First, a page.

Driving a New Kind of “Operational Innovation”

After the economic storm as it is banking executives are starting to look into the means of using innovations to help drive financial progress.

2020 is the year in which acute disruption altered life socially, economically and, perhaps most importantly, technologically. Every industry has been effected by Covid-19 but perhaps none more so than banking. Sitting at the epicenter of the economic storm as it is banking executives are starting to look into the means of using innovations to help drive financial progress in the face of the virus.

New Kind of “Operational Innovation”

The simple truth of the matter is this, executives shouldn’t be in a position where they’re having to choose between operations and innovation, the two should work in tandem to deliver change across their organizations and improve their operational abilities in the day-to-day.

Established banks have long since been aware of the fact that in order to remain relevant and competitive they must upgrade their systems to the point that they are able to provide a truly customer-centric business model. After all, challenger banks are doing it, so why shouldn’t they? Achieving operational innovation then, is best achieved through a pincer strategy that addresses the following.

Operational Redesign

Customer needs are changing faster than ever before and, as such, executives should consider rejigging their operations to address this progressive transformation. According to Capgemini, encouraging positive experiences will be the key driver of customer loyalty both now and whilst moving towards the future of banking so an operational redesign is part and parcel in the process.

If successful, redesigning your operational capabilities will free staff up to innovate more impactfully in the areas that require it, and help them to learn how to solve novel problems in novel ways. In terms of best practices to pursue operational redesign, executives might consider employing the following:

  • Reduce Customer Contact Points – The more numerous your customer contact points, the less certain they are that the service they’re receiving is specialized, reduce to what is necessary.
  • Increase Customer Control – As the digital age advances, so too does the control that customers expect when they engage with businesses, your redesign must account for this.
  • Abolish Tasks which Add no Value – If your employees are wasting time on tasks which see no tangible results for the end-user, get rid of them.
  • Optimize Your Process Flow – Change the sequence of the tasks you tackle until you have defined a streamlined process which saves on time and cost.
  • Empower Your Employees – Many executives resist giving their employees decision-making authority, but this is a mistake, employees with more control deliver results quickly and happily.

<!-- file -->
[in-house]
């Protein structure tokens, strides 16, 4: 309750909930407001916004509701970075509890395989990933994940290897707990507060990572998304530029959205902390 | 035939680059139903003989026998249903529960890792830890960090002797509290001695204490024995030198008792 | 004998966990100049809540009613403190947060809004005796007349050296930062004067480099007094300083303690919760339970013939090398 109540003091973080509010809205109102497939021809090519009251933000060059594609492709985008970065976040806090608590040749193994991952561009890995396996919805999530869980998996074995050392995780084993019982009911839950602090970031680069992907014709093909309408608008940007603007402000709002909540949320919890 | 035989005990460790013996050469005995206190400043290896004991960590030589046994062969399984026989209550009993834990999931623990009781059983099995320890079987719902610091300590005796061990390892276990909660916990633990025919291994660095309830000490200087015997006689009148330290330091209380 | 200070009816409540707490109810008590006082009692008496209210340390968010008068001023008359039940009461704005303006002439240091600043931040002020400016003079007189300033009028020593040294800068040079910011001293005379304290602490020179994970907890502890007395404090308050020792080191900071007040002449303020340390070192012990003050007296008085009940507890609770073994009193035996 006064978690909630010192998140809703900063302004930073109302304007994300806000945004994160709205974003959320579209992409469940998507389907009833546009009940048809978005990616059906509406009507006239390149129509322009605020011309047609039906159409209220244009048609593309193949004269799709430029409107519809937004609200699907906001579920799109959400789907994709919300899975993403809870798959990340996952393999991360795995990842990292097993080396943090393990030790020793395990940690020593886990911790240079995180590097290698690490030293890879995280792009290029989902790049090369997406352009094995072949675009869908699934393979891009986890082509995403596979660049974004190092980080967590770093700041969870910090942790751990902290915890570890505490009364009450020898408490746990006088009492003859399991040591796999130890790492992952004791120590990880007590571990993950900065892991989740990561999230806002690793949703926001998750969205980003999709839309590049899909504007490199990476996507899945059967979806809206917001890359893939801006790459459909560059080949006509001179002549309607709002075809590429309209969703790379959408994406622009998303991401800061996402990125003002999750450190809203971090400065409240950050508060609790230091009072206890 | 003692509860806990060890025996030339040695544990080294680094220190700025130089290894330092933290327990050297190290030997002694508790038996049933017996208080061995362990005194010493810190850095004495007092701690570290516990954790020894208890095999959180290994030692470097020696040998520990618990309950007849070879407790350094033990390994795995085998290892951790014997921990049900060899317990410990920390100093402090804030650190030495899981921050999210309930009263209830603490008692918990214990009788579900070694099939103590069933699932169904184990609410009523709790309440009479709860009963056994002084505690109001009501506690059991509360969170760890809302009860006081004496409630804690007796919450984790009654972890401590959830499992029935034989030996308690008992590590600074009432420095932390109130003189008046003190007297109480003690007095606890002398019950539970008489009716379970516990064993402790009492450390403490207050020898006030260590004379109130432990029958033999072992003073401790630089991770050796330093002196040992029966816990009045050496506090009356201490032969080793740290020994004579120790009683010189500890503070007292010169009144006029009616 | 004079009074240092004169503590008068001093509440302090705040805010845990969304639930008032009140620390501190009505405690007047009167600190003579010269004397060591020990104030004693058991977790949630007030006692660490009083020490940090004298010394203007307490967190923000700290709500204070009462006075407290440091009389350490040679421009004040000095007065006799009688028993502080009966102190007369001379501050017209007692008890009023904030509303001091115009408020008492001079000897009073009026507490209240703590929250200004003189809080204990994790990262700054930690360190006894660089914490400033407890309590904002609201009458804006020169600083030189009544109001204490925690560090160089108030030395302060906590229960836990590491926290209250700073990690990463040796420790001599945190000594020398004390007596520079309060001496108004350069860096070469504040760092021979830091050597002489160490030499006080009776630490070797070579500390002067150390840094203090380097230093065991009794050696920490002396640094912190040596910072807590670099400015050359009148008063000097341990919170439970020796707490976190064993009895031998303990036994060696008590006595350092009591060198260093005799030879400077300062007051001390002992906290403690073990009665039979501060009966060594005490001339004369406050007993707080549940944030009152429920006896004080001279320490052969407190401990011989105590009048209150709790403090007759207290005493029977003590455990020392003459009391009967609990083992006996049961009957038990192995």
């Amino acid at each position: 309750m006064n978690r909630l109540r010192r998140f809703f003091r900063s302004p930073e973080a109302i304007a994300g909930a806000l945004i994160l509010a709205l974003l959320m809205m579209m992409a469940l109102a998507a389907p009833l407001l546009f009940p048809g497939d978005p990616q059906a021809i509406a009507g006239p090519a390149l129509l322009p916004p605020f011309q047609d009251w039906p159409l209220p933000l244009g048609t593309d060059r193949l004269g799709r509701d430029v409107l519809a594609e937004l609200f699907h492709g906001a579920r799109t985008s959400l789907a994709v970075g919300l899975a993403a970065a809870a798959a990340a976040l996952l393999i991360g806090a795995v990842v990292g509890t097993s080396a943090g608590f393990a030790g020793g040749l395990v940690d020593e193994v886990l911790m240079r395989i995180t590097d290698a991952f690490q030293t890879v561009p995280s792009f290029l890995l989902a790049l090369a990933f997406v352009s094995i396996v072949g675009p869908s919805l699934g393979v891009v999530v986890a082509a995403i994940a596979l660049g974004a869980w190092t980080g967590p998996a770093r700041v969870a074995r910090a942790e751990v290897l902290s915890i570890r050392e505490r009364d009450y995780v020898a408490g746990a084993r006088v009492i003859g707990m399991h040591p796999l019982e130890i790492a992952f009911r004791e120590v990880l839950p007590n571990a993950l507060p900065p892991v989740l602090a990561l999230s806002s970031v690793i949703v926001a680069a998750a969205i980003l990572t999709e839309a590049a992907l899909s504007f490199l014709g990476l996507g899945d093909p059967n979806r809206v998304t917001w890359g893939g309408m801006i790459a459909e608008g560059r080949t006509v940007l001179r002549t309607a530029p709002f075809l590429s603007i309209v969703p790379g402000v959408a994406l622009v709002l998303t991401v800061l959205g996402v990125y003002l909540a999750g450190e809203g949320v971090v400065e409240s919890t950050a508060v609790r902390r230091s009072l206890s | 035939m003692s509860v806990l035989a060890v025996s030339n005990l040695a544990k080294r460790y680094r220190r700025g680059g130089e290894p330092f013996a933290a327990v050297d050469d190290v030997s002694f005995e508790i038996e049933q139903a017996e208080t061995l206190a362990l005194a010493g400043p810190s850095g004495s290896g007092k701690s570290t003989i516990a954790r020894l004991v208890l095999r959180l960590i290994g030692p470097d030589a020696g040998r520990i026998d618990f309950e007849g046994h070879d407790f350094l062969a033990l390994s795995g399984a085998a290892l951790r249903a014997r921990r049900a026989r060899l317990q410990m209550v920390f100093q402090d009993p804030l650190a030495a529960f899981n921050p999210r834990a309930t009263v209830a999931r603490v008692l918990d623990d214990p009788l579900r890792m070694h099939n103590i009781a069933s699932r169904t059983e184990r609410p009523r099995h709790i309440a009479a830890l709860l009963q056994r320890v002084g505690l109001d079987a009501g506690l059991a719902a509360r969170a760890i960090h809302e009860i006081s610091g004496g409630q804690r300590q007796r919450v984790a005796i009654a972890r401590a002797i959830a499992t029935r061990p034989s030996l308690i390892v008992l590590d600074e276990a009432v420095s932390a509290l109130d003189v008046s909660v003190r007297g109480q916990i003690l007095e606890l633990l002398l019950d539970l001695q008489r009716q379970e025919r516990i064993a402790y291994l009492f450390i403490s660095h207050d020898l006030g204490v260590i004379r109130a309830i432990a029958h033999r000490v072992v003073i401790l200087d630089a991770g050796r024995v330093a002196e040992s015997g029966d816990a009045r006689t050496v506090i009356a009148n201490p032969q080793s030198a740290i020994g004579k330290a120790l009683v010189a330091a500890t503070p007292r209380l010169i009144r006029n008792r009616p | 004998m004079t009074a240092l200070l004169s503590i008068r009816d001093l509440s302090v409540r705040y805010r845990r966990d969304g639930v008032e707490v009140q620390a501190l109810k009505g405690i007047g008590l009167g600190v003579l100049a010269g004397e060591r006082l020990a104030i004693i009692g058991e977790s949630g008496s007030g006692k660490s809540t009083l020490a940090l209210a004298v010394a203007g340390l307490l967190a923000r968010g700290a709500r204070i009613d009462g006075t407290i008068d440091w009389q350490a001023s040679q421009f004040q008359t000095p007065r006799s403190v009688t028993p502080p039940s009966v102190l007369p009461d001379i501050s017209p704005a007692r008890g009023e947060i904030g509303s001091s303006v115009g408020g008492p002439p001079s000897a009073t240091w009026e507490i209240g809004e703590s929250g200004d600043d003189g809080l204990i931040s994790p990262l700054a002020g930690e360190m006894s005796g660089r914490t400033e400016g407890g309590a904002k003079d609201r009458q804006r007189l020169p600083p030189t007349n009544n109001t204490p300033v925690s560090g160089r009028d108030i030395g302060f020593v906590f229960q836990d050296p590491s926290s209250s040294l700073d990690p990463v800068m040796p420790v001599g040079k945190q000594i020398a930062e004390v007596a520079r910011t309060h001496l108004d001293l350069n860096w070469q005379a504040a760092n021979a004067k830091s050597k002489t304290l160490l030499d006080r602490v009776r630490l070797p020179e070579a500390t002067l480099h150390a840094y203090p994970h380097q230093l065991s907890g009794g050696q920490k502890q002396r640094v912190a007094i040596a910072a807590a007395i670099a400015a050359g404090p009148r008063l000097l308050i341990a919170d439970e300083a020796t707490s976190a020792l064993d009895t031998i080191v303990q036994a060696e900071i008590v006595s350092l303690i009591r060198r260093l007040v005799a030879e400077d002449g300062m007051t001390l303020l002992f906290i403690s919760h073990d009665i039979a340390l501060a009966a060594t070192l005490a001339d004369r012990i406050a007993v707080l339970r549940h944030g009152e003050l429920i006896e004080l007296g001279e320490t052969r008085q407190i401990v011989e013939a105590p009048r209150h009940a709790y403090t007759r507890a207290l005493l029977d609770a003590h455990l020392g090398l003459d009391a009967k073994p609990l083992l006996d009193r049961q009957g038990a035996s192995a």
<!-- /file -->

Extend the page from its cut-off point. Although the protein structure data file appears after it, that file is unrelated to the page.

• Specialize Your Resources – Empowering your employees is all well and good but you should also help to specialize them through upskilling and training, a specialist will boost productivity and competitive advantage where a standard employee can only hope to.

Operational Innovation

Once business leaders have effectively laid the groundwork in terms of operational planning, they can then start to consider the innovations that they can employ to see them over the line. Profitability, freeing up resources, and increasing the return on investment are the gold standard to which all banking leaders should be working, and these are best achieved by investing in the tools your teams use daily.

For example, a recent survey from PwC discovered that innovation within the banking industry was considered to be important by 87% of their respondents, but only 11% said that their organization was prepared to institute it. The pace of change within banking has never been faster and to this end, executives should be tapping into automation to streamline the customer journey or developing and adopting the tools which transform how teams support customers.

Automation will prove vital in helping banks to roll out seamless end-to-end digital journeys and free up staff time, whilst the right tools will help staff to more readily advise customers on the best financial products, boost loyalty through tailored engagements and provide a more bespoke and engaging platform through which the business can operate. Either way, executives must make use of both to provide for their customers and deliver operational innovation.

To learn more, download the full report here or continue the debate at the Banking Innovation Summit NA, a GDS Summit, where we bring together senior Banking executives who are actively seeking to share, learn, engage, and find the best technology solutions.

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